Every once in a while a celebrity or an athlete does or says something that really catches you off guard, and makes you stop and think “wait… that was really good. Where did that come from?” Last Friday, July 11, 2014 was one of those times.
Regardless of whether you like basketball, or follow sports at all, the manner in which LeBron James announced he was leaving the Miami Heat and heading home to Cleveland was honest, humble, sincere, authentic, and remarkably well-handled. And in an era where we have come to expect our celebrities and our top athletes to do ridiculous things in the name of self-promotion, it was thoroughly unexpected.
It was one of the most remarkable public announcements I have ever seen from a public figure, and there are lessons in this for all of us, regardless of whether you even have an athletic fiber in your body.
The quick back story is that LeBron James is the indisputable best basketball player on the planet. And four years ago, in a move that was highly criticized and broadly mocked, he left his home town Cleveland Cavaliers, (he grew up in Akron), where he had played his entire career, and signed with The Miami Heat. The manner in which he did it was cold, self-absorbed, manipulative, and more than a few Cleveland fans have described it as “downright mean.”
He went to Miami, enjoyed great success there with two championships and two league MVP awards, but his success in an adopted home town did little to ease the sting of how he had hurt his actual home town a few years earlier.
After this season (in which Miami lost in the championship finals), LeBron’s contract was up and he was free to sign wherever he wished. He kept everything extremely quiet for two weeks, and the there was nothing but rumor surrounding his potential decision. Would he stay in Miami? Would he go back to Cleveland? Would he go somewhere else that might give him a chance to win? Not a word from him or his closest advisors.
And then last Friday, this was quietly posted on the Sports Illustrated website. I encourage you to take a moment and read it. It is remarkably well done, and surprisingly humble. He takes shots at no one. He promises that there will be no fanfare around this, no press conferences, no parties. Just hard work to make his new team successful. He admits mistakes with his departure from Cleveland four years ago. He heads off potential objections. He squashes potential urban myth about why he really left Miami. And he is very honest that he still feels strongly positive about his Miami teammates and that organization.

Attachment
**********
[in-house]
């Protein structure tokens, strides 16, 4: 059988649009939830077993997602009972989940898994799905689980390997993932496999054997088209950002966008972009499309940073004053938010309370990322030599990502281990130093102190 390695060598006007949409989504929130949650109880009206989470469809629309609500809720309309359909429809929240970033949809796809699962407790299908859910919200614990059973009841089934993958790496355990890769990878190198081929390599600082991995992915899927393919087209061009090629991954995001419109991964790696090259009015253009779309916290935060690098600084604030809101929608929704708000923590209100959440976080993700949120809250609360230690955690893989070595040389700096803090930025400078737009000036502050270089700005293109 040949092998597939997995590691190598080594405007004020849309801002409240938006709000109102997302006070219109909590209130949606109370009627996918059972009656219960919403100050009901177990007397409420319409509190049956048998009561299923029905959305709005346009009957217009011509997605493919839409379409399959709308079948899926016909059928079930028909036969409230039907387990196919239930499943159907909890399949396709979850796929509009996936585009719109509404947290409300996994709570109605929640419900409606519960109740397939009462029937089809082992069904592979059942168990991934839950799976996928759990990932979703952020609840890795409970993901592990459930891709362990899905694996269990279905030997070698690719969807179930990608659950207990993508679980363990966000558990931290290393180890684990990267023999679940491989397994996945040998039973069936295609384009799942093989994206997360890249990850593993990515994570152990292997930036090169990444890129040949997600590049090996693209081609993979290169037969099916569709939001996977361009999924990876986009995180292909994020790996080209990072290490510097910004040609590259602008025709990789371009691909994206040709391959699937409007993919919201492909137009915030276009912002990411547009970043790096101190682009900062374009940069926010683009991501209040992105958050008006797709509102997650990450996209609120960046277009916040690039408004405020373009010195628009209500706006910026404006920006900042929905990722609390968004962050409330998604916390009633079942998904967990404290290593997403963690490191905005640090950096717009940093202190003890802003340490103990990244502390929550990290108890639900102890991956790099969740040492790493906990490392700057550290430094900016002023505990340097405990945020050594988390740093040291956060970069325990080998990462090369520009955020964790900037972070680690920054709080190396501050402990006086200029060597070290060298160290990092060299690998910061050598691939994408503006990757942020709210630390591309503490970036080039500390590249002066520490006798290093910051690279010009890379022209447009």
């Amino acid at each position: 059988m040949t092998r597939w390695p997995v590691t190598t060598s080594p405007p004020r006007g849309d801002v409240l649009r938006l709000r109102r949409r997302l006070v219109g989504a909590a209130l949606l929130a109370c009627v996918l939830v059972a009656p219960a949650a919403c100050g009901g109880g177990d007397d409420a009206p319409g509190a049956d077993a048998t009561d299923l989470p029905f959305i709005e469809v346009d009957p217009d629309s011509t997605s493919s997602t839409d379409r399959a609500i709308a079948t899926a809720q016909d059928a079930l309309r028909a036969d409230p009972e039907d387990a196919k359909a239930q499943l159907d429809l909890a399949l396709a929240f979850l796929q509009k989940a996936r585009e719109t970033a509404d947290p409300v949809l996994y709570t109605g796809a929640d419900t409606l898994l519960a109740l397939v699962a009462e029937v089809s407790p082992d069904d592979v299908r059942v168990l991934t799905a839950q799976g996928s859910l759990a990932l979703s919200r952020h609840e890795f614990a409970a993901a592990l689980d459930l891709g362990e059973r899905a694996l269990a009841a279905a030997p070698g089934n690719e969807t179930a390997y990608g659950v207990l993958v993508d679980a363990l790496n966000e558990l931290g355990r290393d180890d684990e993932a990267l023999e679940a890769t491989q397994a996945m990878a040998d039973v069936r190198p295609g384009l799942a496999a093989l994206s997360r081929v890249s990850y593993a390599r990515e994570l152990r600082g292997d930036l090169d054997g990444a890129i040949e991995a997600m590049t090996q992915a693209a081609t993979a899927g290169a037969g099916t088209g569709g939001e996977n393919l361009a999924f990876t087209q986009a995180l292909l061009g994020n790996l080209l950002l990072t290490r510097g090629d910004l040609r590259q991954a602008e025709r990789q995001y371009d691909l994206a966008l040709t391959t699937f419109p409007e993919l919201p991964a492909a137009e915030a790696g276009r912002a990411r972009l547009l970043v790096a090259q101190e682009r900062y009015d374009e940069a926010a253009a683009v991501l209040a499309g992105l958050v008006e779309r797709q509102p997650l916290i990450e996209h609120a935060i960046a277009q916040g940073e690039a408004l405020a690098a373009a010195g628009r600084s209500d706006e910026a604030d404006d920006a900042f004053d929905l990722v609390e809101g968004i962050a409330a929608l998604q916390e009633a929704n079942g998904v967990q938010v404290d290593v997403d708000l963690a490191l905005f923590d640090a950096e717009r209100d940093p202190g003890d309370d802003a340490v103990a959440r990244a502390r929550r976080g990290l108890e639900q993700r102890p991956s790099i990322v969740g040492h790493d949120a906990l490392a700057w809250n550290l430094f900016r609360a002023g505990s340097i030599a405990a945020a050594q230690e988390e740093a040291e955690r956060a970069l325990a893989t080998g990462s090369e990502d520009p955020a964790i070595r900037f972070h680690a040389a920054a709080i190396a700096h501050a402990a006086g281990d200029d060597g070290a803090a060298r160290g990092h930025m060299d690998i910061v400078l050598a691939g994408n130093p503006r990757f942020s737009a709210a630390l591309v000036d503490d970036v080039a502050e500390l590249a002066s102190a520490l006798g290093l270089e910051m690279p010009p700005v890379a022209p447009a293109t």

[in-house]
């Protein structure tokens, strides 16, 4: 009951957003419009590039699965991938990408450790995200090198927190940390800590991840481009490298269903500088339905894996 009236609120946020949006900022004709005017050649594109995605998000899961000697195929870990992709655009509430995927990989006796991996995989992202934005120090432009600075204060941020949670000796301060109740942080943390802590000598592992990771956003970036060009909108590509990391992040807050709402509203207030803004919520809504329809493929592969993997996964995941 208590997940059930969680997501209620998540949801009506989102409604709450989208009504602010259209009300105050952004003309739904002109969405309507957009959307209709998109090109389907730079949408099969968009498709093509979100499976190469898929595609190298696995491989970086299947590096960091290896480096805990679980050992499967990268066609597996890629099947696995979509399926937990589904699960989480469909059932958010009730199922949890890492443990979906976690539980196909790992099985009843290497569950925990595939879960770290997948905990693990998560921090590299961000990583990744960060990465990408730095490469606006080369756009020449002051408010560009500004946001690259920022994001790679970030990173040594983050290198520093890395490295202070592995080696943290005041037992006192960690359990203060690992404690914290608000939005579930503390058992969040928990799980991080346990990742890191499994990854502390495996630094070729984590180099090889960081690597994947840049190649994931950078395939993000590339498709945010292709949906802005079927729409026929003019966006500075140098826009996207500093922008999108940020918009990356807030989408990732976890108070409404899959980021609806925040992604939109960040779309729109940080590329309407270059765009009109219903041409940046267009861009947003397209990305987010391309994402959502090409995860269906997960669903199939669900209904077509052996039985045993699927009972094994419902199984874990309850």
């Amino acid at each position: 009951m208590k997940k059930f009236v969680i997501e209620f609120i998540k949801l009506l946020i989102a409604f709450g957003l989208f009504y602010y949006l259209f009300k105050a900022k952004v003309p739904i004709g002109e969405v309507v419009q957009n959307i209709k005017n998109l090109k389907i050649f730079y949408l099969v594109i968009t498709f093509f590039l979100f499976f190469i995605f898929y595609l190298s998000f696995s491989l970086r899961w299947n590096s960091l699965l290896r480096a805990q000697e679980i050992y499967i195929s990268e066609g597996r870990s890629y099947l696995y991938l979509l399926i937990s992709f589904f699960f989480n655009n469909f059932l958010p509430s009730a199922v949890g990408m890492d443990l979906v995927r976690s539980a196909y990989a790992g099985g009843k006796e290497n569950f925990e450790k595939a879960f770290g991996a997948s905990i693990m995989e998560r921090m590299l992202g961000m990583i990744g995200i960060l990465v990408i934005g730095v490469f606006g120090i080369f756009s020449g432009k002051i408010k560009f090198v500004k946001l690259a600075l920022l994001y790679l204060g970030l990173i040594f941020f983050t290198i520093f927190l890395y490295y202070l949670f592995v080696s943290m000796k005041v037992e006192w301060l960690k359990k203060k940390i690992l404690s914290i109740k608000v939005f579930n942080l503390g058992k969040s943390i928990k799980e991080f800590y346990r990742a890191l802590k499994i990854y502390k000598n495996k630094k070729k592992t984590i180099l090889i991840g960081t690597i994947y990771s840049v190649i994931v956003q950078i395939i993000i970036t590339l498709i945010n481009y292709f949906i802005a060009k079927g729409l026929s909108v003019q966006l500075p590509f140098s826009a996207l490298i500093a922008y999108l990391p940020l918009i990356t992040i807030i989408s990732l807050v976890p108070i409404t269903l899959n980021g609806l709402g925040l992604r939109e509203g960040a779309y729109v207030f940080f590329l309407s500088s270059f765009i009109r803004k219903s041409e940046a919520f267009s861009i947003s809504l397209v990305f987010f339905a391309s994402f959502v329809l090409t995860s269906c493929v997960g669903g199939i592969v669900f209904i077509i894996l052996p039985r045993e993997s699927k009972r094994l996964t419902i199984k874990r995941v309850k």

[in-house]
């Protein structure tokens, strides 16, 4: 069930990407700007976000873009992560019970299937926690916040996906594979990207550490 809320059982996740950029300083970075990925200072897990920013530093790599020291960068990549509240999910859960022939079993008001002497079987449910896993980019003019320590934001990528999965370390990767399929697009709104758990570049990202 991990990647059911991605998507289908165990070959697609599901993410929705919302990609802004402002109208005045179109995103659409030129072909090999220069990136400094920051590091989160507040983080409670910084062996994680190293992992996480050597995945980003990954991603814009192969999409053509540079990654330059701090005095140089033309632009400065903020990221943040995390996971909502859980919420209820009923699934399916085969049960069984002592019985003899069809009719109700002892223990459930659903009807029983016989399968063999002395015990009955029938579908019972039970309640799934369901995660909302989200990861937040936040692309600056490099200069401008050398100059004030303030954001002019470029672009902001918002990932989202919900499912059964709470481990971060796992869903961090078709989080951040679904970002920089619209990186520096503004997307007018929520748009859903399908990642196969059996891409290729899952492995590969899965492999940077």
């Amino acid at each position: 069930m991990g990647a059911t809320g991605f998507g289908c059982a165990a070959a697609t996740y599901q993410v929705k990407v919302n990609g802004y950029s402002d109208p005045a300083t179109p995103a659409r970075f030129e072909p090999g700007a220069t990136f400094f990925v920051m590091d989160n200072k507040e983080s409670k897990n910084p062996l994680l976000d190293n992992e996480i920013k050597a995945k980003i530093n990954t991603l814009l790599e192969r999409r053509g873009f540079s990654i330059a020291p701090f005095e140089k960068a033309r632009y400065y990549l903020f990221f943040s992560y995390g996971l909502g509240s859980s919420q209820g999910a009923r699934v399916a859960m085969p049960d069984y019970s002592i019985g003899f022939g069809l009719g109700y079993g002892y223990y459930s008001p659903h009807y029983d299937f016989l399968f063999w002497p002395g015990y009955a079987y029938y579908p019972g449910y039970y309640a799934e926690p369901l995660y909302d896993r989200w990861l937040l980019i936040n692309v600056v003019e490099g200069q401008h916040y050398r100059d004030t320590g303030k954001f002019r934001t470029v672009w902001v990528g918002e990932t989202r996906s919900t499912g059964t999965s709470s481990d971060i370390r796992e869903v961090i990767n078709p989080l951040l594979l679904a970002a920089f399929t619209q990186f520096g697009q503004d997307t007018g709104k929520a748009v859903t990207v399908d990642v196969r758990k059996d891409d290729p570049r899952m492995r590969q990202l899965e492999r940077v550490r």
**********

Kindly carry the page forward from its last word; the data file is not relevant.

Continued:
This piece of writing is honest, sincere, authentic. It is absolutely “pitch perfect.” I’ve never seen anything quite like it.
In our business world, very few of us ever reach the level of celebrity of LeBron James. But we can still learn from this announcement. He builds credibility by being humble, honest, direct. He doesn’t spin anything. He takes responsibility, for the past and the future. He is gracious to the organization he is departing. And he is gracious to the organization he is returning to.
Read it. Read it a second time. Read it carefully. This is a blueprint on how to announce big news, and how to treat tough situations.
I am a huge sports fan, and I love basketball. I hated the way LeBron James handled his jump from Cleveland to Miami in 2010. And I openly rooted against him because of it. But he won me back with this move. I’ll always be a New York Knicks fan, first and foremost. But I’m now also a Cleveland Cavaliers fan, because I respect class, authenticity, and honesty and this had all of those things, and more.
At The Latimer Group, we believe that successful teams are built on honesty, open communication, and collaboration. For more on team building and team communication, look for Dean Brenner’s book, Sharing the Sandbox: Building and Leading Great Teams in the 21st Century, on sale now.
Photo by Keith Allison distributed under the following license.
[…] Part 1 of our commentary on this “Pitch Perfect” press piece can be found here. And if you’d like to hear the audio version of this piece, listen below, or subscribe to the Soundwaves podcast on iTunes. […]
[…] your answers to those types of questions are, here is my best advice. Always try to speak in an authentic way. Always try to make things simply and easy to understand. Always try to speak in a […]